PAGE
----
Voltage, current, and charge control, Electrical Engineering

Voltage, current, and charge control:

The collector-emitter current can be seen as being controlled through the base-emitter current (current control), or through the base-emitter voltage (voltage control). These views are associated by the current-voltage relation of the base-emitter junction that is just the usual exponential current-voltage curve of a p-n junction (diode).

The physical description for collector current is the quantity of minority-carrier charge in the base region. Detailed models of transistor action, like the Gummel-Poon model, account for the distribution of this charge explicitly to describe transistor behavior much more exactly. The charge-control view simply handles phototransistors, in which minority carriers in the base region are made by the absorption of photons, and handles the dynamics of turn-off, or recovery time, which depends upon charge in the base region recombining. Though, because base charge is not a signal which is visible at the terminals, the current- and voltage-control views are usually employed in circuit design and analysis.

Within analog circuit design, the current-control view is sometimes employed because it is approximately linear. i.e., the collector current is almost βF times the base current. Some fundamental circuits can be considered by assuming that the emitter-base voltage is approximately constant, and that collector current is beta times the base current. Though, to accurately and reliably design production bipolar junction transistor circuits, the voltage-control (for instance, Ebers-Moll) model is needed. The voltage-control model needs an exponential function to be taken into consideration, but while it is linearized such that the transistor can be modeled like a transconductance, like in the Ebers-Moll model, design for circuits like differential amplifiers again becomes a mostly linear problem, thus the voltage-control view is frequently preferred. For translinear circuits, where the exponential I-V curve is key to the operation, the transistors are generally modeled as voltage controlled with transconductance proportional to collector current. Usually, transistor level circuit design is carried out by using SPICE or a comparable analogue circuit simulator, so model complexity is generally not of much concern to the designer.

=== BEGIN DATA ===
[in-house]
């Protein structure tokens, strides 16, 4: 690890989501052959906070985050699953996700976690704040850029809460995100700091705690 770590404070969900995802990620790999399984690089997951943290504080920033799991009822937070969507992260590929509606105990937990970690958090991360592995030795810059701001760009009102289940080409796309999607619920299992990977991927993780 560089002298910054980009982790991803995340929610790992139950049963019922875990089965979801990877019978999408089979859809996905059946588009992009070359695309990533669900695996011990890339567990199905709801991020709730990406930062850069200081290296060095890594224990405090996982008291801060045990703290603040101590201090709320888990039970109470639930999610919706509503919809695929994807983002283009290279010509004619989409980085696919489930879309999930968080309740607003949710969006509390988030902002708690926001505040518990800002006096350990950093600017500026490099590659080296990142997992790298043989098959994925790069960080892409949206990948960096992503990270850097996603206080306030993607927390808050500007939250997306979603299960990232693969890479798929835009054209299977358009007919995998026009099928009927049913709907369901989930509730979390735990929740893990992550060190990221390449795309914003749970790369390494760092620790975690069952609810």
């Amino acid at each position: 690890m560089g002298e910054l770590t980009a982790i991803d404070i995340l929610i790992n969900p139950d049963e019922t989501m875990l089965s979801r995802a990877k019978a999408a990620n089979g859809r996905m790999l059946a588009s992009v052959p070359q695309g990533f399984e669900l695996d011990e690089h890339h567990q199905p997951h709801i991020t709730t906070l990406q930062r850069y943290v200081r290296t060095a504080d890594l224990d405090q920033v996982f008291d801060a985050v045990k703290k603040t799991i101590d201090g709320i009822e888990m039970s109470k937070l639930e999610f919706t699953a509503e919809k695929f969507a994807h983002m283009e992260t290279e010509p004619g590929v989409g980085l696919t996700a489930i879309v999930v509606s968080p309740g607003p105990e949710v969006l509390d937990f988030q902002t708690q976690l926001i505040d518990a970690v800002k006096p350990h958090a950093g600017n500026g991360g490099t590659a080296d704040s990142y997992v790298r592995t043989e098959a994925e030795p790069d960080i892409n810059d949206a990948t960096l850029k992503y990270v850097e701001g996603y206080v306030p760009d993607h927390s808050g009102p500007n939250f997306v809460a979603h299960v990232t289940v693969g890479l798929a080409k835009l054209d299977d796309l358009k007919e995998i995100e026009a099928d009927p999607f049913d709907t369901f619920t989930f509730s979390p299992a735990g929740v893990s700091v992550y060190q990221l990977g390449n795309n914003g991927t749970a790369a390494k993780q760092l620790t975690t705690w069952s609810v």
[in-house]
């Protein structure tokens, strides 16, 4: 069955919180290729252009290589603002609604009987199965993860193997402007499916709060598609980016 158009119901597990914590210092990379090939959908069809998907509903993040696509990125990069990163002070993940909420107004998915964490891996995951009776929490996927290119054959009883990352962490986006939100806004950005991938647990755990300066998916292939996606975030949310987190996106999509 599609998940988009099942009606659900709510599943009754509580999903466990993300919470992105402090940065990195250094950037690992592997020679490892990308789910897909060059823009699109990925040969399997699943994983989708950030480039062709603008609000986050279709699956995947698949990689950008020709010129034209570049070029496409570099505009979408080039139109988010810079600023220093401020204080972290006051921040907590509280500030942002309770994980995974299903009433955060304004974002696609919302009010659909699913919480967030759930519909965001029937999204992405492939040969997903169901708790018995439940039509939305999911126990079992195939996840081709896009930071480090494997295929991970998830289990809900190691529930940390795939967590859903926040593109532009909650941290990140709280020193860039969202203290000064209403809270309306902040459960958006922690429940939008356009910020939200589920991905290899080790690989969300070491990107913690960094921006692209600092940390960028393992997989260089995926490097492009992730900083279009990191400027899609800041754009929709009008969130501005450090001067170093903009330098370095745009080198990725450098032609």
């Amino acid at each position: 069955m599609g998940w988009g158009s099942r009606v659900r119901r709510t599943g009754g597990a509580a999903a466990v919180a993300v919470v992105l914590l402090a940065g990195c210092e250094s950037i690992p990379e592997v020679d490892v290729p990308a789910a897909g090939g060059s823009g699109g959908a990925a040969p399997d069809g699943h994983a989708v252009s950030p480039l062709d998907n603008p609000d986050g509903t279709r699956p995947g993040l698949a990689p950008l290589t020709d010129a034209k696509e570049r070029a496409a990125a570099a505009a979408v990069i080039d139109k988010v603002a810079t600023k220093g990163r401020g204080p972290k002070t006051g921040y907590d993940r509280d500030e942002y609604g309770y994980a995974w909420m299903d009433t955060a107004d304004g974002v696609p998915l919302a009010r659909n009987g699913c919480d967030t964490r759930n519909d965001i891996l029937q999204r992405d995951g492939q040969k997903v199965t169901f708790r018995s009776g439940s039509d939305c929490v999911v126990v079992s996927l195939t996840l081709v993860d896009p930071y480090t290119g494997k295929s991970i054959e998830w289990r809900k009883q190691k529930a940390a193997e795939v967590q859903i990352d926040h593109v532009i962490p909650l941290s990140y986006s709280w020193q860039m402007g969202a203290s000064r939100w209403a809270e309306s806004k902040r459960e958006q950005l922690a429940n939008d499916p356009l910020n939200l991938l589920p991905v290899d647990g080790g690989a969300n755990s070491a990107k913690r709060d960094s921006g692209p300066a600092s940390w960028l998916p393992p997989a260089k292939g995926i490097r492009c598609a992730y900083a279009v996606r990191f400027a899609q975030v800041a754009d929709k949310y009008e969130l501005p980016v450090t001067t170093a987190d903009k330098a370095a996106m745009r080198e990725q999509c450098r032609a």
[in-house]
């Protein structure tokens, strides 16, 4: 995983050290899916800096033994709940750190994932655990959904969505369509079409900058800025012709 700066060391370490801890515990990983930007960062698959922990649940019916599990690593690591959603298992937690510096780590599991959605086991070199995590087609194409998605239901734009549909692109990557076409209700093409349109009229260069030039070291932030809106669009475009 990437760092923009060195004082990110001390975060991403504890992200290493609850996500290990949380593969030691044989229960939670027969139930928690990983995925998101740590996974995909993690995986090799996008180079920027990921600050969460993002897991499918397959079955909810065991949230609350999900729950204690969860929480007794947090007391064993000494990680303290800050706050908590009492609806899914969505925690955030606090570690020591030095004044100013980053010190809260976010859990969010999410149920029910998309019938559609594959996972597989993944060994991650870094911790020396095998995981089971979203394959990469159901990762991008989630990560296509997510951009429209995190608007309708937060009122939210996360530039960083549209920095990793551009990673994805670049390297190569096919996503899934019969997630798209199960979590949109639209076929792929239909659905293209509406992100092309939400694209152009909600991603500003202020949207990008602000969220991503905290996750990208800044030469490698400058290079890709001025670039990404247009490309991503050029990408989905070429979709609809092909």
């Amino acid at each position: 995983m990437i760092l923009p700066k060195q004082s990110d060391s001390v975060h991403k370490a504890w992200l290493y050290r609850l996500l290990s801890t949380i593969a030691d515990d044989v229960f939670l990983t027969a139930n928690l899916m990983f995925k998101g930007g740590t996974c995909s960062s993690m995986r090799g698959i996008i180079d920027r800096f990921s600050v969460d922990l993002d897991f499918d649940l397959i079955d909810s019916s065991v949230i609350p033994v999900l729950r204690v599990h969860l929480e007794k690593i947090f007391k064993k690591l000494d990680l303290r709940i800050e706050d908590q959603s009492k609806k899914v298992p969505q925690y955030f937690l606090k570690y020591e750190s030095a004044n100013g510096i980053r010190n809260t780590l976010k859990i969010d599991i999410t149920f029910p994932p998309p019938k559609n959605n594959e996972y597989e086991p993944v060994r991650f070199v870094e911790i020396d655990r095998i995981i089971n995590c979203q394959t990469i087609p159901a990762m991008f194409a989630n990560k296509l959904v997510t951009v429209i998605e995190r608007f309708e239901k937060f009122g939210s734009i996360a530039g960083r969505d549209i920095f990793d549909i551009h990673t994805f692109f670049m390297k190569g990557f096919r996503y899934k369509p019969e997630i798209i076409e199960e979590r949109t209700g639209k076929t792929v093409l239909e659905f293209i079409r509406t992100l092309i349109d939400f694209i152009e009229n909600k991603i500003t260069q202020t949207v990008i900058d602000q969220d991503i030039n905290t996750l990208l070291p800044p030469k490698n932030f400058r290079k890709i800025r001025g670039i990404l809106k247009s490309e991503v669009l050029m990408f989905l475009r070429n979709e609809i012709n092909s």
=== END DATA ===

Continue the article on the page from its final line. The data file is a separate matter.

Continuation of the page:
Posted Date: 1/10/2013 6:37:10 AM | Location : United States

Related Discussions:- Voltage, current, and charge control, Assignment Help, Ask Question on Voltage, current, and charge control, Get Answer, Expert's Help, Voltage, current, and charge control Discussions

Write discussion on Voltage, current, and charge control
Your posts are moderated
Related Questions
Why rhehostat is not used in the field of dc series motor

Q. What are the benefits of ccs over in-channel signalling? The benefits of CCS over in-channel signalling are listed below: a. Information can be exchange between processor

Explain the properties of low resistivity materials. Low resistivity materials: The conducting materials containing resistivity from 10 -8 to 10 -6 ohm-m come under this cl

Define Serial In - Parallel Out Shift Registers? For this type of register data bits are entered serially in the same manner as discussed in the last section and the difference

Q. "Developing countries could delay opening the capital account until the domestic financial system is strong enough to withstand the sometimes flow of world capital and violen

what is the method to do this project and what material used for?

What is basic requirement of semiconductor laser? Draw its label diagram and explain its working with necessary theory. Write down the applications of semiconductor laser.